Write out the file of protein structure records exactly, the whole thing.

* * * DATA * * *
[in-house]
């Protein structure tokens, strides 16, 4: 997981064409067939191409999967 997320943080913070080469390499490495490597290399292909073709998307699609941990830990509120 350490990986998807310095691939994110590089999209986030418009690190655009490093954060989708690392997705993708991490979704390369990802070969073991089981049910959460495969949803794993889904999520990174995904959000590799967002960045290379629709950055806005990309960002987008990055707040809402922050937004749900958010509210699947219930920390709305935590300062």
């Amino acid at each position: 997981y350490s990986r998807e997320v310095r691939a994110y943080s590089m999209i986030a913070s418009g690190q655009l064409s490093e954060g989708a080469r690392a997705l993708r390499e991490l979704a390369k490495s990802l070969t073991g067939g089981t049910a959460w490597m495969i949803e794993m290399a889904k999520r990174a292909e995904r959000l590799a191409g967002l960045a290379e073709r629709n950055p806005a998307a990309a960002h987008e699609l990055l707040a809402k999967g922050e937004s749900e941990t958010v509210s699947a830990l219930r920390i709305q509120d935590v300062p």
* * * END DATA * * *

[in-house]
């Protein structure tokens, strides 16, 4: 997981064409067939191409999967 997320943080913070080469390499490495490597290399292909073709998307699609941990830990509120 350490990986998807310095691939994110590089999209986030418009690190655009490093954060989708690392997705993708991490979704390369990802070969073991089981049910959460495969949803794993889904999520990174995904959000590799967002960045290379629709950055806005990309960002987008990055707040809402922050937004749900958010509210699947219930920390709305935590300062």
């Amino acid at each position: 997981y350490s990986r998807e997320v310095r691939a994110y943080s590089m999209i986030a913070s418009g690190q655009l064409s490093e954060g989708a080469r690392a997705l993708r390499e991490l979704a390369k490495s990802l070969t073991g067939g089981t049910a959460w490597m495969i949803e794993m290399a889904k999520r990174a292909e995904r959000l590799a191409g967002l960045a290379e073709r629709n950055p806005a998307a990309a960002h987008e699609l990055l707040a809402k999967g922050e937004s749900e941990t958010v509210s699947a830990l219930r920390i709305q509120d935590v300062p």